Escape New Haven’s The Workshop is an unusual, spartan escape game that will mess with your exceptions.
Location: New Haven, Connecticut
Date played: April 5, 2015
Team size: 2-4; we recommend 2-4
Price: $26 per ticket
“You find yourself trapped in a madman’s workshop. Can you figure out how to use his tools and inventions against him to escape in 60 minutes?”
The world is small; crazy small.
One of the owners of Escape New Haven is friends with Lisa’s sister Amy; they went to school together. Amy also joined us for this escape.
There is a personal connection here; even if it’s distant and random. Regardless, there will be no mercy.
The lighting of this game was one of my favorite parts. It’s not black-out like Escape the Darkest Hour, but because you don’t have control over the low lighting, it effectively escalates the level of difficulty in the game while also adding ambiance.
It’s a beautiful thing when elements like light and sound contribute to the escape experience.
The lighting notwithstanding, this room is lean on decor, theme, and aesthetics in general. It’s supposed to be basementy, and it is… But there isn’t a lot of depth to the look and feel of this game.
I liken it to the experience we had with The Swiss Original. It’s more of a series of puzzles within a room than an escape experience that is trying to convey a story, or make you feel like you’re on an adventure.
Unique & duplicitous
This room is strange in some very good ways. Many of the puzzles are unusual, yet fair. There’s a lot going on in here that I haven’t encountered before.
This room is also incredibly deceitful… Also in a very good way (this might be the first time that I’ve used the word “deceitful” as a compliment). We like the trickery.
Got a whole lotta locks
This room has locks on top of locks on top of locks. It’s surprisingly not that annoying.
Sometimes excessive lock volume creates a unwieldy situation where you’re just shouting combinations across the room for an hour. In spite of all of the locks, this didn’t happen here.
The trouble is that much of this game is so unique that the locks occasionally feel like a letdown; even when they still work well. I want more of the interesting elements that this room offers.
The Workshop lacks a cohesive narrative from a story standpoint, but it’s also missing that structure from a design standpoint. It can compensate for this lack of story, but not the missing design. There isn’t a climactic moment in this game that makes you feel like a badass who is doing something incredible to escape the madman who locked you in a maze.
There are a lot of unique puzzles in this game, but the lack of a wow factor also means that we won’t talking about how cool they were in a year.
Escape New Haven has one of the best hint systems we’ve ever seen. They leave hint envelopes next to their harder puzzles. If you open one, you’re no longer eligible for a spot on their leaderboard (we now have the second fastest time).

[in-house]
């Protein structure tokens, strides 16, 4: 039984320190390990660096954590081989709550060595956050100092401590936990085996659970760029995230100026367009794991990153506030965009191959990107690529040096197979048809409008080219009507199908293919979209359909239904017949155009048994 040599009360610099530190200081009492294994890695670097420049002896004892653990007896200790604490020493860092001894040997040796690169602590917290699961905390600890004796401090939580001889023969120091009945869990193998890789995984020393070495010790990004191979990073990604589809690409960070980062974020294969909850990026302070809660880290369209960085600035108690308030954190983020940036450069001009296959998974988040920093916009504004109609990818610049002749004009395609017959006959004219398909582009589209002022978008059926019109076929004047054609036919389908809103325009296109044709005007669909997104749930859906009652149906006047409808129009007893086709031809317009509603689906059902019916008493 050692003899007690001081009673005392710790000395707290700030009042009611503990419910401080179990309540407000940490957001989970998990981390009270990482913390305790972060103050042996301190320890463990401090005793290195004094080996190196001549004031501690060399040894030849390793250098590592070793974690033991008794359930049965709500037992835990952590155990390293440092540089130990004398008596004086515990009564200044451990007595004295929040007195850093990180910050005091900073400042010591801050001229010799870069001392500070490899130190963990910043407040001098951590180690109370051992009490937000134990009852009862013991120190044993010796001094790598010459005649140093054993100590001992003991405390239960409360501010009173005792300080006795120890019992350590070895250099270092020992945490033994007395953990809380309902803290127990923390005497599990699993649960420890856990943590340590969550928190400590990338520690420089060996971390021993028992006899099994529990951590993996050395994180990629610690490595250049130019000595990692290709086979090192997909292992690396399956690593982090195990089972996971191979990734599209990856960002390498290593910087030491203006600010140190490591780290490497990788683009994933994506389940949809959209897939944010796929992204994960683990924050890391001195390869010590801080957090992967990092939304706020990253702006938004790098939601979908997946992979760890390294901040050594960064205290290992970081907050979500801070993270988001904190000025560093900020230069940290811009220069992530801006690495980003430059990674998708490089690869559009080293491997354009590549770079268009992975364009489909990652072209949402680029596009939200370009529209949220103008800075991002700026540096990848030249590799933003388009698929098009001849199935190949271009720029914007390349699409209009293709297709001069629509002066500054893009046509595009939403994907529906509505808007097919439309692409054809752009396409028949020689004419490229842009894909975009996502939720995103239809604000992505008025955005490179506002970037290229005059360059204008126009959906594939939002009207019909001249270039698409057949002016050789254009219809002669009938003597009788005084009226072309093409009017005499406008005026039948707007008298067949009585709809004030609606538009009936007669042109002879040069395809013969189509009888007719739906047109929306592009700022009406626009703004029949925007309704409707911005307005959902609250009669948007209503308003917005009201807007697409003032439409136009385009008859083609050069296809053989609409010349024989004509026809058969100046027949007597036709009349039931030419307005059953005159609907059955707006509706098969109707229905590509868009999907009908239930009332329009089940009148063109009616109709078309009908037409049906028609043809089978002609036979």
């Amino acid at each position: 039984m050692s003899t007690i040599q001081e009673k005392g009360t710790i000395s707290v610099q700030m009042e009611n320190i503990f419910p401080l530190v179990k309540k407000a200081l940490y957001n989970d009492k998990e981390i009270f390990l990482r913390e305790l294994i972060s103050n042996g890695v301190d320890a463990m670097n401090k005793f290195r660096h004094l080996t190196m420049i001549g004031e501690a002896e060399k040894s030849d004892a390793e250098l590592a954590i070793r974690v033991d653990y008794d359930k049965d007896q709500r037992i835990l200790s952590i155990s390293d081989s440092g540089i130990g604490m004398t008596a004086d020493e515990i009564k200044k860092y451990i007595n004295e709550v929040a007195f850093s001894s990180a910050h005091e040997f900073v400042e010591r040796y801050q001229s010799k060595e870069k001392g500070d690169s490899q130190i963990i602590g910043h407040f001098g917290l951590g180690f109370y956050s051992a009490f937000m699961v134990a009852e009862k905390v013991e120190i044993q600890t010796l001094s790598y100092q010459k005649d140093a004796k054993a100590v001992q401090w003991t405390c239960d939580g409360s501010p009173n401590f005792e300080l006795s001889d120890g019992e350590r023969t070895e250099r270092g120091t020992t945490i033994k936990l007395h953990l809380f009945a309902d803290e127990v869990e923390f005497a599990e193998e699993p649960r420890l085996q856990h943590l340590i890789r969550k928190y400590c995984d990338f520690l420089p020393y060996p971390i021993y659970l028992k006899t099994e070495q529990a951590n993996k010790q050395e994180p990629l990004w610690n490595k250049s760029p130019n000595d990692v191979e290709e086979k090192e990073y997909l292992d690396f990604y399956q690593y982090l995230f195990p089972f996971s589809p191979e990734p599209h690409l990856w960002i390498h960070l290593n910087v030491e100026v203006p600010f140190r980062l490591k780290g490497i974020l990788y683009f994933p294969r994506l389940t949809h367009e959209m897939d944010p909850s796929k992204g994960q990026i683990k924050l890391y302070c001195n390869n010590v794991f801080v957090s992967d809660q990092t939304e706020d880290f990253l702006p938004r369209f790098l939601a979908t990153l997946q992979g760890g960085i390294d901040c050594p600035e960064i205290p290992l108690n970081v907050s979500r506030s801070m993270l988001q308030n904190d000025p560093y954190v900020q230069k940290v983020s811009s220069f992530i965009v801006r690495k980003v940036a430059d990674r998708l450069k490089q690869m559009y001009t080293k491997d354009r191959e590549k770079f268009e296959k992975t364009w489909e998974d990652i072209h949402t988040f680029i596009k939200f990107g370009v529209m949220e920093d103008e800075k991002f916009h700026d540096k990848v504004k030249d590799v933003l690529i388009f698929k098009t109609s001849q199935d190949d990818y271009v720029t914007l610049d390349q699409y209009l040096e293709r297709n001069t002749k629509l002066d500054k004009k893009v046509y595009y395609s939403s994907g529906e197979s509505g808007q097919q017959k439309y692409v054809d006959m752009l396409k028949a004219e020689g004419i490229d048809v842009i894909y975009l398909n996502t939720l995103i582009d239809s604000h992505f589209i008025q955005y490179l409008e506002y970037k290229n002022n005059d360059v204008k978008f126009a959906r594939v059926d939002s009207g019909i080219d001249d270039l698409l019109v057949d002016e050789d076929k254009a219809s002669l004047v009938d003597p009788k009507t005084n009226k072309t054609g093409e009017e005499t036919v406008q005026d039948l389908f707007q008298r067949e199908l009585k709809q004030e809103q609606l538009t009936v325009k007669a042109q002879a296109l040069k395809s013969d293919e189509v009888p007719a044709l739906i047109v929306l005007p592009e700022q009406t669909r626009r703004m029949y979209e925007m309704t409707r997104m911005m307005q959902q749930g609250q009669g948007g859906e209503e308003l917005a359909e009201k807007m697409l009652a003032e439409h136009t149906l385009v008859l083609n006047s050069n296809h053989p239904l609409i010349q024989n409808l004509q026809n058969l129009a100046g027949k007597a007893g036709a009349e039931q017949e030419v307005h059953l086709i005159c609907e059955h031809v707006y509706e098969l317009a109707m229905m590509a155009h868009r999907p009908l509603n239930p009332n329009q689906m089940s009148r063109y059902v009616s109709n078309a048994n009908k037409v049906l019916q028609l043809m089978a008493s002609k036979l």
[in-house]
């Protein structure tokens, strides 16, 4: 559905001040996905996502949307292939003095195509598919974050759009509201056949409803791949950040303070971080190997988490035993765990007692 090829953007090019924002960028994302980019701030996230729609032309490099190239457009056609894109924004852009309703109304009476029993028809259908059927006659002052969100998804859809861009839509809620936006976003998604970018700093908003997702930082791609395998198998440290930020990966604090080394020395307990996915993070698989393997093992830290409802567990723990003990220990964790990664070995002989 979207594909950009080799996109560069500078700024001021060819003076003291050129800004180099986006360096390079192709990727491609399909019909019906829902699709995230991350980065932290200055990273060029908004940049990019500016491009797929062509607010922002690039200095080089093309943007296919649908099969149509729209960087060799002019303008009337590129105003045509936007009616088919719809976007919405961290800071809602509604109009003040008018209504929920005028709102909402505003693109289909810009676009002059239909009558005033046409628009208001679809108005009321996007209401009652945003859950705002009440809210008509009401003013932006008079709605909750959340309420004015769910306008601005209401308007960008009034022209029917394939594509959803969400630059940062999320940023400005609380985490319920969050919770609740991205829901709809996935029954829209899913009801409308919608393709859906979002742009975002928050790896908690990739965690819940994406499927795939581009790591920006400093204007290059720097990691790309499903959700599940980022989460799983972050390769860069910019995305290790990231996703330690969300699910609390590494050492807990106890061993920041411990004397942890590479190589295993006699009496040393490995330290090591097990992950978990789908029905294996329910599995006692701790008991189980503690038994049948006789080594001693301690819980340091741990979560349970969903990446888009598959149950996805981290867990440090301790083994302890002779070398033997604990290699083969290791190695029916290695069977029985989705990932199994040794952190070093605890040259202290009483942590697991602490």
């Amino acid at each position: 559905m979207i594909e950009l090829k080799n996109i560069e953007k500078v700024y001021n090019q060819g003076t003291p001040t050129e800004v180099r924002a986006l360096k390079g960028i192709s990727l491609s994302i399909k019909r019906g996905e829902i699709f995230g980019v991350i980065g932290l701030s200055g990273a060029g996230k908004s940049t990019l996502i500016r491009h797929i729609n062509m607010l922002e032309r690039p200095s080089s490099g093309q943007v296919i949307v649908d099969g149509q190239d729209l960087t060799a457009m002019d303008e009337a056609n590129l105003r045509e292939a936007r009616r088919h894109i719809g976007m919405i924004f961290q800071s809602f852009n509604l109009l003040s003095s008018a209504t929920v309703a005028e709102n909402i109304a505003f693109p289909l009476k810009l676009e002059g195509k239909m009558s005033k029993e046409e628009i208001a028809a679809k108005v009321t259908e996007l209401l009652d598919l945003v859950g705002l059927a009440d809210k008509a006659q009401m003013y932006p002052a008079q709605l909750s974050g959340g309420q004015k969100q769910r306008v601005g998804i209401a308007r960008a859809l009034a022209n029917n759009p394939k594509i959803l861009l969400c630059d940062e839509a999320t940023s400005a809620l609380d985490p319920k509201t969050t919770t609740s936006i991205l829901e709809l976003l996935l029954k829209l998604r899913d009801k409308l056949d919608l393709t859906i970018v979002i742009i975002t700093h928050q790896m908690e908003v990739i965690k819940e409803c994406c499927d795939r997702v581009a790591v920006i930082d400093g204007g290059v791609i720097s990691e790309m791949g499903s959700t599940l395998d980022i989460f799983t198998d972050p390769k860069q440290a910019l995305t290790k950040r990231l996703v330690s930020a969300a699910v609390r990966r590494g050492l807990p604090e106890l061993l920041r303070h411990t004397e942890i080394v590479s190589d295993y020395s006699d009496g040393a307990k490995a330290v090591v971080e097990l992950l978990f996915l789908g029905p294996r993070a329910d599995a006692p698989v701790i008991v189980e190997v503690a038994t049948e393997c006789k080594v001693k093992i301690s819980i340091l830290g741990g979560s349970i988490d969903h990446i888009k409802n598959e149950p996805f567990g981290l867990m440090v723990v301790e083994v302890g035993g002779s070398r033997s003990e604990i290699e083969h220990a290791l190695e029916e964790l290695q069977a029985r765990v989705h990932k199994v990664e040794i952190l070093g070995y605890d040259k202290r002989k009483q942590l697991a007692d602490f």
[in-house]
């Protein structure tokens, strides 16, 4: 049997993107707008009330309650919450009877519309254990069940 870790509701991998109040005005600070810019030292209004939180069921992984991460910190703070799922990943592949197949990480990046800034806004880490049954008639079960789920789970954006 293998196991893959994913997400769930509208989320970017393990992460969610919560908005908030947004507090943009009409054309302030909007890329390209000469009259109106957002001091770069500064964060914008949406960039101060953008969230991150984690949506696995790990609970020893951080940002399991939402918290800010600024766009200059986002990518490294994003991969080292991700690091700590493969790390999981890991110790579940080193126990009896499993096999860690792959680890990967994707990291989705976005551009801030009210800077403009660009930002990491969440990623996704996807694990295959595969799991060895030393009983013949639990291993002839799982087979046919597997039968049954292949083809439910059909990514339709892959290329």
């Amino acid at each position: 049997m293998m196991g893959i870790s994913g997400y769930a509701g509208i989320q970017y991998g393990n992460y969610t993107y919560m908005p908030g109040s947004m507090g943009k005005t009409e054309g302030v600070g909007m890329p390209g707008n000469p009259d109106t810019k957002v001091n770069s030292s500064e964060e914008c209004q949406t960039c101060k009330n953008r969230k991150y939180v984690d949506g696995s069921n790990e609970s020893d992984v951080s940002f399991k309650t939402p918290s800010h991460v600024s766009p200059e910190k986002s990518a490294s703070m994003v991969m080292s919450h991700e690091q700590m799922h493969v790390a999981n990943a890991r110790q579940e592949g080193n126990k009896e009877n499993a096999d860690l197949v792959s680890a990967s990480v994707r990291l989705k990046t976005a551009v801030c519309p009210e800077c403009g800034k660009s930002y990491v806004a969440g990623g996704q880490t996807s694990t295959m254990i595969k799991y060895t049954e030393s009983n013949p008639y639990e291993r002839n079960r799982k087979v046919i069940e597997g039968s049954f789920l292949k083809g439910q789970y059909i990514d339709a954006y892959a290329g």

Each envelope contains a hint in the form of a letter that advances the plot. We didn’t know what was in the envelopes until after the game, but I like that
- hints are standardized
- you have to consciously decide to take the hint
- they advance the story
- using a hint has a consequence
The downside to this hint system is that it seems like the hints substantially carry the plot, and we didn’t get to experience the story because we didn’t reach for the hints.
The Workshop has about a 20% escape rate with hints, and approximately a 10% escape rate without hints.
Escape New Haven’s facilities are exceptionally easy to get to. They are about a minute off of the highway, and have on-site parking.
This is a very smart move for a company that is based in a city that isn’t exactly a tourist destination.
Should I Play Escape New Haven’s The Workshop
The Workshop has some rough edges. The theming leaves a lot to be desired, and the volume of locks is excessive.
What is lacks in decor it makes up in cunning. This shouldn’t be your first escape game, but if you’re looking for a different kind of game that presents a serious, yet fair challenge, I highly recommend it.
Escape New Haven has something different to offer, and I am looking forward to playing their other games.
Book your hour in Escape New Haven: The Workshop, and tell them that the Room Escape Artist sent you.
Interesting hint system with envelopes right next to the harder puzzles. This mechanism would explain the low breakout rate if no other hints are provided besides these envelopes. For the sake of entertaining people of a wide spectrum of puzzle solving abilities, I still feel that the computer monitor hint system is the best.
I think there’s room for more innovation hint systems. The more a hint system can facilitate gameplay without breaking the fiction of the game, the better.
By my observation, computer monitor based hint systems *usually* break that fiction.